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Tim Berners-Lee, inventor of the Web and W3C Director, discusses the future of the Open Web Platform at the Computer History Museum in Mountain View, Calif., on Monday, Oct. 27, 2014. (Jim Gensheimer/Bay Area News Group/MCT)

Tim Berners-Lee hasn’t been idle since he invented the World Wide Web 25 years ago.

In addition to his day job as a computer science professor, Berners-Lee has been guiding the development and spread of the web. As the founder and director of the World Wide Web Foundation, he promotes making the web affordable, accessible and open to everyone. As the founder and director of the World Wide Web Consortium, the standard body for the medium that’s known as the W3C, he oversees the process of adding new features and capabilities to the web.

The W3C recently gave its official stamp of approval to HTML 5, the latest update to the coding language that underlies websites and apps. The last major update to HTML was in 1997. The 1,300-page standard promises a wealth of new features intended to allow developers to design sophisticated pages and web-based apps.

Berners-Lee spoke about the new standard and how the web is evolving.

Question: Why has it taken so long for the W3C to give its stamp of approval to HTML 5?

Answer: The whole thing about HTML 5 is it’s not just a markup language, it’s a computing platform, one that’s ubiquitously deployed. It’s very big and very powerful.

You don’t just produce a new version of HTML overnight. There are a lot of people involved. There are people who would much prefer to get a feature in there and go on to the next feature, to develop and develop and develop. In a way, it’s been like that. There’s been a rapid deployment.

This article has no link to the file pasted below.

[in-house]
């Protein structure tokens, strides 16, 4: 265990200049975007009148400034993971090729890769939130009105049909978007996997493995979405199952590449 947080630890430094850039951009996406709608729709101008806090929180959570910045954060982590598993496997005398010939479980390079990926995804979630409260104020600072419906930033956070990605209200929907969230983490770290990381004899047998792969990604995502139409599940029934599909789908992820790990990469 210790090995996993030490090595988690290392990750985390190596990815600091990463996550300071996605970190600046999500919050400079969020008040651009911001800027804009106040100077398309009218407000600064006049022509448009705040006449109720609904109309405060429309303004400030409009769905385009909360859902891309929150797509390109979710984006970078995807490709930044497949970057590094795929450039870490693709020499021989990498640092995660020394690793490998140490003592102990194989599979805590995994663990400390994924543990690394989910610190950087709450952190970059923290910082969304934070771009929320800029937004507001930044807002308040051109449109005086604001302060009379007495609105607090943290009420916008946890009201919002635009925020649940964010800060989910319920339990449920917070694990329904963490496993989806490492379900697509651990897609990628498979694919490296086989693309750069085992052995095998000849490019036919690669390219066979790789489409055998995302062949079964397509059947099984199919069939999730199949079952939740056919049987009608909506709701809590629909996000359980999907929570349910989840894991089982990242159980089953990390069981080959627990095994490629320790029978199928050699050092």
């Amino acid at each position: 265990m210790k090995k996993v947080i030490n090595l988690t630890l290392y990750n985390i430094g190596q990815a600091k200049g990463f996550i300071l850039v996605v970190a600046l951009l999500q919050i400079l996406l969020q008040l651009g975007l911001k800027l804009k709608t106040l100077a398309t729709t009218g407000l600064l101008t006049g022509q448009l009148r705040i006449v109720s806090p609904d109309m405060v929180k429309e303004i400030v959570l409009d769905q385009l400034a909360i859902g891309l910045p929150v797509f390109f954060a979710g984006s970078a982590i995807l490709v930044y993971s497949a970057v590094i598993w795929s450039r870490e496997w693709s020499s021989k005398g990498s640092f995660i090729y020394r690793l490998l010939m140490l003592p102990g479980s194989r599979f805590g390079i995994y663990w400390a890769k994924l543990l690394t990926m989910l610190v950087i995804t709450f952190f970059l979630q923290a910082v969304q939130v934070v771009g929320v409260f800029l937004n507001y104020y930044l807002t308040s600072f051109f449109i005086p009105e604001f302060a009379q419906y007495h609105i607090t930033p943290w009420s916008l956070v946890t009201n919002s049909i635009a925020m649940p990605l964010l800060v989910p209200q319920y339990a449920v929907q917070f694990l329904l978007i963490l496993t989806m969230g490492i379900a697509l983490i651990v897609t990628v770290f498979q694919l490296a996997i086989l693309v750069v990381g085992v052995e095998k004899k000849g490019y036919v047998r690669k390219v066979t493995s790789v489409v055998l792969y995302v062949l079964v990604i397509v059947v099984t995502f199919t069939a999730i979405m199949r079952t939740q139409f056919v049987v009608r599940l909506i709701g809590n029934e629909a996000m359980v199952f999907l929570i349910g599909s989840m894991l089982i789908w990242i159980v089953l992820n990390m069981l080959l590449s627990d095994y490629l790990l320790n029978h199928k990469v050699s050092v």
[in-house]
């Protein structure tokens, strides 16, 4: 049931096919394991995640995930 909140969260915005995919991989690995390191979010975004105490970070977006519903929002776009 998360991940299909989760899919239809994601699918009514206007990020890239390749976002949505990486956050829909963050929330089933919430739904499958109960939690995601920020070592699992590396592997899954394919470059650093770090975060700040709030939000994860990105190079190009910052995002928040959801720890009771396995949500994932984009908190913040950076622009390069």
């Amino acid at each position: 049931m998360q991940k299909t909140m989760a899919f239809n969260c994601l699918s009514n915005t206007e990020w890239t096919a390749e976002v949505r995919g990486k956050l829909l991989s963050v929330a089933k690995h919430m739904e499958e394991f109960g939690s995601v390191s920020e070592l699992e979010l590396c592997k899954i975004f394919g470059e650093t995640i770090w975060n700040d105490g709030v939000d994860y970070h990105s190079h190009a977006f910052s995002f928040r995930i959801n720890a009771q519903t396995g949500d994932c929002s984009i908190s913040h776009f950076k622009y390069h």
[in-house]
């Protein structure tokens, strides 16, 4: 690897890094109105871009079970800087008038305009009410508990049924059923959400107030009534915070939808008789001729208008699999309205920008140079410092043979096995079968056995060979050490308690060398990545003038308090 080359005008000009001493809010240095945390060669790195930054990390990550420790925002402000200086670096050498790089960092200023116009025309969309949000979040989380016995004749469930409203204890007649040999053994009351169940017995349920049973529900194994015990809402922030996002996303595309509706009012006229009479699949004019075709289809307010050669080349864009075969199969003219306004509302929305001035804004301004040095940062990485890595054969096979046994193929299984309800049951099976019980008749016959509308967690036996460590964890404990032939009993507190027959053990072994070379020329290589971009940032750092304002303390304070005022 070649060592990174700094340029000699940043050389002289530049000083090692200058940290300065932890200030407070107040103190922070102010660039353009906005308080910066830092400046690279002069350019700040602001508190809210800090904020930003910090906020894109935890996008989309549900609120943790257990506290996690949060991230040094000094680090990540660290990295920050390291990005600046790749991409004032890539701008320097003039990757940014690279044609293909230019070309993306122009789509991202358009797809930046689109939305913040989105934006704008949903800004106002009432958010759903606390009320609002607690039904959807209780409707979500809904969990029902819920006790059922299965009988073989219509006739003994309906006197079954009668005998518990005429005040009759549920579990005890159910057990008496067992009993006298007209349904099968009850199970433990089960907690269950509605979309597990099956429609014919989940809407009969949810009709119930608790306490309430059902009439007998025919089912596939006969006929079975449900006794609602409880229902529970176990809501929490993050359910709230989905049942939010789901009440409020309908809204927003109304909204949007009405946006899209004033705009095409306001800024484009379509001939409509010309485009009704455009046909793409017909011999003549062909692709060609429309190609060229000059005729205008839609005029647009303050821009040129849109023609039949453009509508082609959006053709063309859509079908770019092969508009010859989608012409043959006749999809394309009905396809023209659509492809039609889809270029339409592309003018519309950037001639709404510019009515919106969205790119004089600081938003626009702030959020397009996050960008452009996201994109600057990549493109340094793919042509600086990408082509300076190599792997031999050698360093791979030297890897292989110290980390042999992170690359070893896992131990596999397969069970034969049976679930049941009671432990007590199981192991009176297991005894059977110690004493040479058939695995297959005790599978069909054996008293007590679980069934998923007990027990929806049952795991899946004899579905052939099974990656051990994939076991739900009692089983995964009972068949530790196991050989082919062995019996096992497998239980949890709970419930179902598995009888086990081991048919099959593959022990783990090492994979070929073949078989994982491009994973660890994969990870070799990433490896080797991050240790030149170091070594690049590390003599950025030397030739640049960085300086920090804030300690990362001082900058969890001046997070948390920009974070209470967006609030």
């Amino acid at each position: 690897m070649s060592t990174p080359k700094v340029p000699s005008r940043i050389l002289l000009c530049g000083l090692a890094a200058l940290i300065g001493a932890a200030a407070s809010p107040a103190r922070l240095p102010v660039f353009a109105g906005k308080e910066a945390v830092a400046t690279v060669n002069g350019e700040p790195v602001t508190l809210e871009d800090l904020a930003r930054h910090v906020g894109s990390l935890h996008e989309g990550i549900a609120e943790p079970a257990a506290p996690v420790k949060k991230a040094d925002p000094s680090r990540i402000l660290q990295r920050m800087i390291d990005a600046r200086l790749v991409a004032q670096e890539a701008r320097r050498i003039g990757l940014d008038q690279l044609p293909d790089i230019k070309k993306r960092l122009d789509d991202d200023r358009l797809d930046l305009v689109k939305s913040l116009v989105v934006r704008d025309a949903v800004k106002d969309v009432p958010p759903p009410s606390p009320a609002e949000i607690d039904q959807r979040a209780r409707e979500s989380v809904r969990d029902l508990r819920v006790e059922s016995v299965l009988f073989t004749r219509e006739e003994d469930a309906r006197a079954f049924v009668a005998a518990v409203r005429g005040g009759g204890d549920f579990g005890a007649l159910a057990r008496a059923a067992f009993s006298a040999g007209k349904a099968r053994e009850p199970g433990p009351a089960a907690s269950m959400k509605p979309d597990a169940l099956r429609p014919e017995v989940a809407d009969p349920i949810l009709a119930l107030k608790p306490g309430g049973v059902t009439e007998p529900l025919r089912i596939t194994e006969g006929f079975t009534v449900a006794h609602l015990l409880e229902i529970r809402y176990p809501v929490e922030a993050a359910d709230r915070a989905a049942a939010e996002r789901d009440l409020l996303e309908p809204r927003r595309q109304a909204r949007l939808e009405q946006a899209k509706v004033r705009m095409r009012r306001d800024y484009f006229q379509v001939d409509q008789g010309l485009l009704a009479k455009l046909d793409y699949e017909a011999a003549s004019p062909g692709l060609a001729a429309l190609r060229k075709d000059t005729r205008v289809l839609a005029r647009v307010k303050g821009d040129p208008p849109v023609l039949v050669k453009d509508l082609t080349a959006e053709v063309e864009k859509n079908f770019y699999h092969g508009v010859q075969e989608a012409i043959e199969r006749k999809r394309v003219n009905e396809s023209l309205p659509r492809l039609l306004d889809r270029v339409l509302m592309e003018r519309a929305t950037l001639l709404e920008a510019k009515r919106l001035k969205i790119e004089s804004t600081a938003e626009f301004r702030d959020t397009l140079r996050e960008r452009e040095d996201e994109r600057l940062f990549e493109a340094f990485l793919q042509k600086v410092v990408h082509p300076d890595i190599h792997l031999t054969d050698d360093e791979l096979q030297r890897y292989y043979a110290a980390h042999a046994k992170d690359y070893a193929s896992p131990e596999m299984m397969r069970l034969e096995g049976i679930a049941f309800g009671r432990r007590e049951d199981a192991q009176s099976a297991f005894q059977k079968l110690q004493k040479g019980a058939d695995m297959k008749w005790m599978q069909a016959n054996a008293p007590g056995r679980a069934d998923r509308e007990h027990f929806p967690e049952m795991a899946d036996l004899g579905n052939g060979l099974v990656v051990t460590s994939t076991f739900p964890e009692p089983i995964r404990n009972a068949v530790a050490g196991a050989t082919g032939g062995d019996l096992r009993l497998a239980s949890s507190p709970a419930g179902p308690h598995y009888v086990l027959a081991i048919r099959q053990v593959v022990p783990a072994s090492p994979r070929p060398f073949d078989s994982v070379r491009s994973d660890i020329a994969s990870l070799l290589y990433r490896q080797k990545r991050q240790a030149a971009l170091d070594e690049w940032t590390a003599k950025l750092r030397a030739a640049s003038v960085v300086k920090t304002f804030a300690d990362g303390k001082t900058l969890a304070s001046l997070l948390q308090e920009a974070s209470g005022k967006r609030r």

On the other hand, there are some people for whom the idea of a standard, of having a fixed point, is very valuable. That stability is useful for people who teach, for training programs, for books on the standard, for governments. Stability and consistency are important for some important communities. There are some people who are going to be using HTML 5 for years.

Q: What are some of the most significant new things in the HTML 5 standard?

A: It’s tough to pick one thing, since the whole is much more than the sum of parts. But the video tag is a great example.

You look at the history. You had these competing plugins, and they were constantly out of date.

Once you put the video tag into HTML, it makes it much easier for everybody. You no longer need to use plugins. It makes it so much easier for the developer.

Q: How do you use the web? Are there any sites or services that you use regularly?

A: We do all our work at the W3C on the web — everything. We have a mantra: If it’s not on the web, it doesn’t exist. When discussing things in a meeting, everything we do, the minutes of the meetings, it’s always on the web.

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